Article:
Get a marketing calendar in place.

It makes life so much easier for us to spot opportunities, avoid technical road-blocks and other issues if we have visibility of your marketing plans for the year. We can see opportunities with social media and can therefore prepare content marketing plans to match important events such as Christmas and tradeshows, etc.

Be prepared to dump your developer.

It is quite amusing how often this comes up. A web developer or designer has built your site and thinks it is sh*t hot in terms of SEO. However, when we start our technical work that we find all sorts of issues that they do not even have the knowledge of, such as canonicalization issues and spurious error handling. We get all manner of excuses as to why these issues cannot be fixed from developers, which range from “it is not possible on this server” through to anything born of plain arrogance. If you want the SEO campaign to perform you need to ensure you have the technical resources in place that are going to be able and willing to do what is needed.

Actually do something with the recommendations you are given.

Funny one, this. Customers pay an SEO agency to provide them with expert advice and recommendations, then just file the work provided and do not action things. If you want to see the best results we recommend actioning the items, or at the very least challenge them if you do not agree. Just sitting on the recommendations, however, is not going to get the results you are paying for.

Don’t rely solely on SEO.

Yes, if you are serious about succeeding on the web then SEO is a fundamental part of that, but in most cases you need to have an integrated strategy that covers all the other marketing activity that is required. Social media, traditional marketing, email marketing and public relations all go hand in hand, so becoming too reliant on Google for your traffic is not wise. Most of these marketing activities complement each other, so – ideally – you want to get these all happening in tandem where appropriate.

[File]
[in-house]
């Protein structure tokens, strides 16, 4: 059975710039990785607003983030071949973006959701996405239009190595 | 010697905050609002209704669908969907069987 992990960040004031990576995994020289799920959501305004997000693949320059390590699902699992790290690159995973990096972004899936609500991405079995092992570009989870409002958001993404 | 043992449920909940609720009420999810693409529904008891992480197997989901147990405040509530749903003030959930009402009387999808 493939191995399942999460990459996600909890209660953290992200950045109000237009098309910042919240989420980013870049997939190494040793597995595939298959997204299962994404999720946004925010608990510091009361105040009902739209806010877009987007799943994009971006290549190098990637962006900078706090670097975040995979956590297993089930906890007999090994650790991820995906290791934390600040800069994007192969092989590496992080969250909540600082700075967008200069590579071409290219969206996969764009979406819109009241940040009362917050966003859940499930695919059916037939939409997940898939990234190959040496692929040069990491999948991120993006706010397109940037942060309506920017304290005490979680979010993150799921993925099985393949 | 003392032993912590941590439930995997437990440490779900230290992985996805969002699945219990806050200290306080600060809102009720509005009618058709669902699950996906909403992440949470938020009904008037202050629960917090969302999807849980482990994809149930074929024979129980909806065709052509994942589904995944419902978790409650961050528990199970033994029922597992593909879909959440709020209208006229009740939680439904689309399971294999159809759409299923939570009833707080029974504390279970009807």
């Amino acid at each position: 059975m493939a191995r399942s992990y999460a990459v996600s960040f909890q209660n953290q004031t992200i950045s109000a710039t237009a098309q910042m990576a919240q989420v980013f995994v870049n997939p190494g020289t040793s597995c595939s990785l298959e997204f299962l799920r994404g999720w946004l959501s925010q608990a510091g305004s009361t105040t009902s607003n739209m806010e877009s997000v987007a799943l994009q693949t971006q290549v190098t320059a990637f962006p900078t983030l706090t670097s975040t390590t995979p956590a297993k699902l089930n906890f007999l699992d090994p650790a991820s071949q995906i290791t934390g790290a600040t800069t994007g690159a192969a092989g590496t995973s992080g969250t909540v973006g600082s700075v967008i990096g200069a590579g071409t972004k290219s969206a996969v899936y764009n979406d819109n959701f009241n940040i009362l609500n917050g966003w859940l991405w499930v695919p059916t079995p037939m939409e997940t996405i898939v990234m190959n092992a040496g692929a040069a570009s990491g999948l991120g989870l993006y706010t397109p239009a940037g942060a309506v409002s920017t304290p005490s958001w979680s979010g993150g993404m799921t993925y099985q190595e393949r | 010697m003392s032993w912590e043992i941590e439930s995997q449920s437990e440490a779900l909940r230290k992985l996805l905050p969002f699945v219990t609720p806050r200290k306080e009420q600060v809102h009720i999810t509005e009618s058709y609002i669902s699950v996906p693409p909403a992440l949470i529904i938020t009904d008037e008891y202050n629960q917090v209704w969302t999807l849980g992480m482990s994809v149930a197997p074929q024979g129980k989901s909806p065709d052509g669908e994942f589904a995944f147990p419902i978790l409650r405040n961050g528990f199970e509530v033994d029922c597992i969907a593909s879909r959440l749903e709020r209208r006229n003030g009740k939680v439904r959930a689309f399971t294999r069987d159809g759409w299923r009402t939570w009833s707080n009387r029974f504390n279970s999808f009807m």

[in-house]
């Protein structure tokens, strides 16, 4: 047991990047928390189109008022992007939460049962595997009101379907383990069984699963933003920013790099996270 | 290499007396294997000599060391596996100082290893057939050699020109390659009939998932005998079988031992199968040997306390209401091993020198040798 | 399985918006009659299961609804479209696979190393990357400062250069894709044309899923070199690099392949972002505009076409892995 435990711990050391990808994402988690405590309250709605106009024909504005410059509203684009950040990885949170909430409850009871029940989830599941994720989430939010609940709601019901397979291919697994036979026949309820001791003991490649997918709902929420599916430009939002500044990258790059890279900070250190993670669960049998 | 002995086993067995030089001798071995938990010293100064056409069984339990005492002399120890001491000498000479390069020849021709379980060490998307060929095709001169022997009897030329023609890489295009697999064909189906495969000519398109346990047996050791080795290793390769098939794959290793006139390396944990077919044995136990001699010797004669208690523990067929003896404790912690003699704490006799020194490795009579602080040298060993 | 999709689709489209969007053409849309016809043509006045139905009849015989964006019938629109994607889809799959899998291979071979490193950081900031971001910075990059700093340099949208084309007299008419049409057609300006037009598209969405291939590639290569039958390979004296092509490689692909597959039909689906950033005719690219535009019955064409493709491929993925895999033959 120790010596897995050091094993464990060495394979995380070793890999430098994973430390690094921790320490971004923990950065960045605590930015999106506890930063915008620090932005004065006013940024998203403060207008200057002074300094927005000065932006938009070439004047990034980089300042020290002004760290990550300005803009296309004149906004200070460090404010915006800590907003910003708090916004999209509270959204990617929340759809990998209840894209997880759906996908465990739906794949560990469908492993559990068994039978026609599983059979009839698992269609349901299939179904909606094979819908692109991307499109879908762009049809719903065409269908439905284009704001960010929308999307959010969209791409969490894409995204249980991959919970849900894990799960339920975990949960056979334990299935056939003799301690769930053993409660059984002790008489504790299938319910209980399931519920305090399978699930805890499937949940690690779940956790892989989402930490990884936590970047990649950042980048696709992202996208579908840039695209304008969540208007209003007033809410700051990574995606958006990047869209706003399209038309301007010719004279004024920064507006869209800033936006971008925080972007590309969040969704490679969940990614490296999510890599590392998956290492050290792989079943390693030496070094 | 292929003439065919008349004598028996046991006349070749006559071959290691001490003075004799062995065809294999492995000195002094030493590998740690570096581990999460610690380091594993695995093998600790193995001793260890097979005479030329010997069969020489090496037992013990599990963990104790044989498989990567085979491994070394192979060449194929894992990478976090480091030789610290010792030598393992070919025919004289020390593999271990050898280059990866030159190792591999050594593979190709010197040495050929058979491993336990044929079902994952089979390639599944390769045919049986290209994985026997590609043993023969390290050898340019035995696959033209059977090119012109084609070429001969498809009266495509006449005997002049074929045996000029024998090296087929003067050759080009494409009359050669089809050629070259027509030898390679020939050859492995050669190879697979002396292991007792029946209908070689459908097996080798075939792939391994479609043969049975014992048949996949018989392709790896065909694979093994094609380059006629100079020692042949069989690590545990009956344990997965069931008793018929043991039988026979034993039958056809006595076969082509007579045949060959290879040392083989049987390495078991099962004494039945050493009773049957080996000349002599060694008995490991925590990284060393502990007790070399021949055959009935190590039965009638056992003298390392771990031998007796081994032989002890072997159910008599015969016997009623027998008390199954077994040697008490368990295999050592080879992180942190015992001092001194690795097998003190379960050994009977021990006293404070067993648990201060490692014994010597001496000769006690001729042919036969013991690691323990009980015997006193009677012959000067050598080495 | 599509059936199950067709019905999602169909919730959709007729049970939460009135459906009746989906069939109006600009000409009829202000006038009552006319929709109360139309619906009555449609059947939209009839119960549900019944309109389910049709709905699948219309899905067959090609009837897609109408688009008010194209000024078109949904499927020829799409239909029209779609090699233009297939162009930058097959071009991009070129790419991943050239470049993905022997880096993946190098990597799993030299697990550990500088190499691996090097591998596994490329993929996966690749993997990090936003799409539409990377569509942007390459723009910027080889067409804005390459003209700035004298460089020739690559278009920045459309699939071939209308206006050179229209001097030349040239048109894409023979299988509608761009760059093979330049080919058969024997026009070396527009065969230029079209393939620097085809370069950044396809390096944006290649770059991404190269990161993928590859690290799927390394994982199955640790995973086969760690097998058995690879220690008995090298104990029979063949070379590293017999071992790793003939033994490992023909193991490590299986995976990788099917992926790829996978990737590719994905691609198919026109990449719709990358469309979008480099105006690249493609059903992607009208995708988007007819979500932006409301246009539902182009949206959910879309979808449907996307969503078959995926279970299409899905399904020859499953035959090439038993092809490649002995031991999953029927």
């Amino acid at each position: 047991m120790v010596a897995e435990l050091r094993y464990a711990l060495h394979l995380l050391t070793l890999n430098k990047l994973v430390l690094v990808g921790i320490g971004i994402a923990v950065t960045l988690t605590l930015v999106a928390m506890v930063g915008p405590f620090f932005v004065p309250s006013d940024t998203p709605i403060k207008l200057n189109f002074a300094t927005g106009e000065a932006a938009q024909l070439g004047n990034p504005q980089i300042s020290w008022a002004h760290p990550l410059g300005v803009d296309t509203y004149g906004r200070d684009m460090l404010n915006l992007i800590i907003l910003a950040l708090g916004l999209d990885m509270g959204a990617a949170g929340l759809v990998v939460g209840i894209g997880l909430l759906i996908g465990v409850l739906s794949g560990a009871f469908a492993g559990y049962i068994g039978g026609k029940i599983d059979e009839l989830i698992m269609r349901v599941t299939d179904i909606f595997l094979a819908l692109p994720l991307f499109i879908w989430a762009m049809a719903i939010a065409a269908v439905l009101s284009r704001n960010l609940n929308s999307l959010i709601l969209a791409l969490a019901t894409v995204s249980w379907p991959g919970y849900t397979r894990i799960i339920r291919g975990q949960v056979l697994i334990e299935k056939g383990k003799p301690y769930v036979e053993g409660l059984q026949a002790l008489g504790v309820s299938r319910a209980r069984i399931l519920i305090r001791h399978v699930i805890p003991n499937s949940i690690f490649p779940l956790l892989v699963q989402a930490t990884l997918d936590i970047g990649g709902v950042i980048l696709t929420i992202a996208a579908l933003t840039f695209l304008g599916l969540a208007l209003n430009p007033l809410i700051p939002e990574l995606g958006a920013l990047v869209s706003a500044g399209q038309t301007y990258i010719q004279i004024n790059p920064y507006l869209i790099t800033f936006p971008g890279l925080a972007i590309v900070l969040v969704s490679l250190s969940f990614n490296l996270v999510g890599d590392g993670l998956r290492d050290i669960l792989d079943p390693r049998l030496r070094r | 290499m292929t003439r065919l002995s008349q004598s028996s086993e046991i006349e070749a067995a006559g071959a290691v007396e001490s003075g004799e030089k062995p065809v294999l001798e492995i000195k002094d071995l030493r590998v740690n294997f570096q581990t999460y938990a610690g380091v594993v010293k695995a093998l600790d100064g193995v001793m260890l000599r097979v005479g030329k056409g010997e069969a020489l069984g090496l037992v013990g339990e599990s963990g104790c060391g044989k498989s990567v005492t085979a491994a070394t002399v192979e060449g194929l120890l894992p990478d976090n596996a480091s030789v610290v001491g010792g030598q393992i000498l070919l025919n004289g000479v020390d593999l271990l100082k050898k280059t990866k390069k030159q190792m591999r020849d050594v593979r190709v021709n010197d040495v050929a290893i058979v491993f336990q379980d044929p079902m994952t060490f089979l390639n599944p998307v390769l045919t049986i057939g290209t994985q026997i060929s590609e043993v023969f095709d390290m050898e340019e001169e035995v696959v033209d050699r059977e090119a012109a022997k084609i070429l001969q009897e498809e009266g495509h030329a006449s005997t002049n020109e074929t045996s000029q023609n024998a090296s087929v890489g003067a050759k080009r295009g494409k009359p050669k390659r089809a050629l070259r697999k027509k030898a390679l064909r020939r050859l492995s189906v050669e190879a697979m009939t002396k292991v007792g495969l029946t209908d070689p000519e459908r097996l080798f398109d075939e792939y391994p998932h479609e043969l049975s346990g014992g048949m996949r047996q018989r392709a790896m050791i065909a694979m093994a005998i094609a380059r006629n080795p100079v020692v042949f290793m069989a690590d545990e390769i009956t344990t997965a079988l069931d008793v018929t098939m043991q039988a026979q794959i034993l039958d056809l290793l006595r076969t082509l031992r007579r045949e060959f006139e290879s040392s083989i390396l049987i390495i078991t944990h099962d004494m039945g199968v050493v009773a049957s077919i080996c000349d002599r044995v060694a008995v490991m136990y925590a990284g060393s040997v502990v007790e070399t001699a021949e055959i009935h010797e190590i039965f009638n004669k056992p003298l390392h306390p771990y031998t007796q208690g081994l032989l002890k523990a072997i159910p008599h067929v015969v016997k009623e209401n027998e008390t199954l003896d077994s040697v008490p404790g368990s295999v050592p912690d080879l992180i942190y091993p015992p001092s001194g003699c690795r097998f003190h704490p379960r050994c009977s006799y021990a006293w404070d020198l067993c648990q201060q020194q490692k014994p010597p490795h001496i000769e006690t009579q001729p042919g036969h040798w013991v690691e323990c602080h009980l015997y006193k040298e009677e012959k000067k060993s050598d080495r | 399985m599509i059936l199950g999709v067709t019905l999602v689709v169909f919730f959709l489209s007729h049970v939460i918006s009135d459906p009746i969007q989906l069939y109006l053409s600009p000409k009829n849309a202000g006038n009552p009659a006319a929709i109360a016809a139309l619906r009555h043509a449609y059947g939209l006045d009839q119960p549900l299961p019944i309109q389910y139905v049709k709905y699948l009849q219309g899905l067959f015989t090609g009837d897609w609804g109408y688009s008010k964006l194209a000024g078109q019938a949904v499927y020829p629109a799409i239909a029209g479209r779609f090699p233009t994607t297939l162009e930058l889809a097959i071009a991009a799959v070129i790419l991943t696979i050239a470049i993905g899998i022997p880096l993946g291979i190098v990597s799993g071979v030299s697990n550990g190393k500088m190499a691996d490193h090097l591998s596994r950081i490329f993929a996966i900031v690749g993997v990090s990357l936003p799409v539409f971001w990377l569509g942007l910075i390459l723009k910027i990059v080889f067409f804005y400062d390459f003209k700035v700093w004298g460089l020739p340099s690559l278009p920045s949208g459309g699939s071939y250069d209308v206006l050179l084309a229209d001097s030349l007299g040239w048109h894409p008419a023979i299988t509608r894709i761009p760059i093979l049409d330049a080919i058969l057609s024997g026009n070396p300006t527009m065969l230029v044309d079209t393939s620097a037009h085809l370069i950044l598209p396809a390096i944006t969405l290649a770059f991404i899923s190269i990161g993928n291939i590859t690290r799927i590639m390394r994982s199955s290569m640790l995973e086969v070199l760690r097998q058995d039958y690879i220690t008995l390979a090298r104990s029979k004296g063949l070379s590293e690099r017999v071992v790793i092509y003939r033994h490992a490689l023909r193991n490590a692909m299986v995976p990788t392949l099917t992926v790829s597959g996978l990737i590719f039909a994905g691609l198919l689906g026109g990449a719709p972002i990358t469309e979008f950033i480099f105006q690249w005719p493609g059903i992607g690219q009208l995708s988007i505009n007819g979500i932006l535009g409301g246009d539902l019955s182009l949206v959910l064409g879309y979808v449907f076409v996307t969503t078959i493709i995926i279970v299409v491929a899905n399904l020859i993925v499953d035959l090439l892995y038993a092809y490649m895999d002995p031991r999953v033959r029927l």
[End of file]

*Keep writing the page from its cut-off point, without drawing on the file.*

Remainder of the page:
Leverage your internal resources

Do you have someone in your company who loves spending time on Facebook or is an excellent copywriter? You can energise an SEO campaign when you have additional resources added to the mix. Think about that when looking for an SEO company also.

A little information can be dangerous

This is not intended to sound arrogant, but sometimes there are instances when a customer has read a blog on link building, for an example, then believe from reading that blog that more links are better.

False.

Not everything written in the blogosphere is accurate. Would you make mission-critical actions based upon what someone else writes on an individual blog? Additionally, we have seen companies do some of their own “freestyle” SEO on the side that can, in some instances, get things in a real tangle. If you do not trust your SEO company than you need to address this issue first.

Buy cheap, buy twice… not always but be careful.

If you are a one man band then you can probably buy cheap and avoid buying twice. What I am saying is that you need to pay a sensible amount of money for quality SEO work and that needs to be in scale with your business and expectations. That said, hiring a cheap SEO company will often leave you out of pocket when you have a pile of toxic links pointing at your site.

In summary, the more planning and research you can do prior to engaging an SEO company the better position you are likely to find yourself later on down the line. Free up as much information to the agency once you get going to help them make informed decisions. Work with them to get things done and don’t be afraid to make bold actions if your developer is holding your online business plans back.  I hope my open and honest points will help you with your business.

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About the author

Stephen Sumner

Stephen Sumner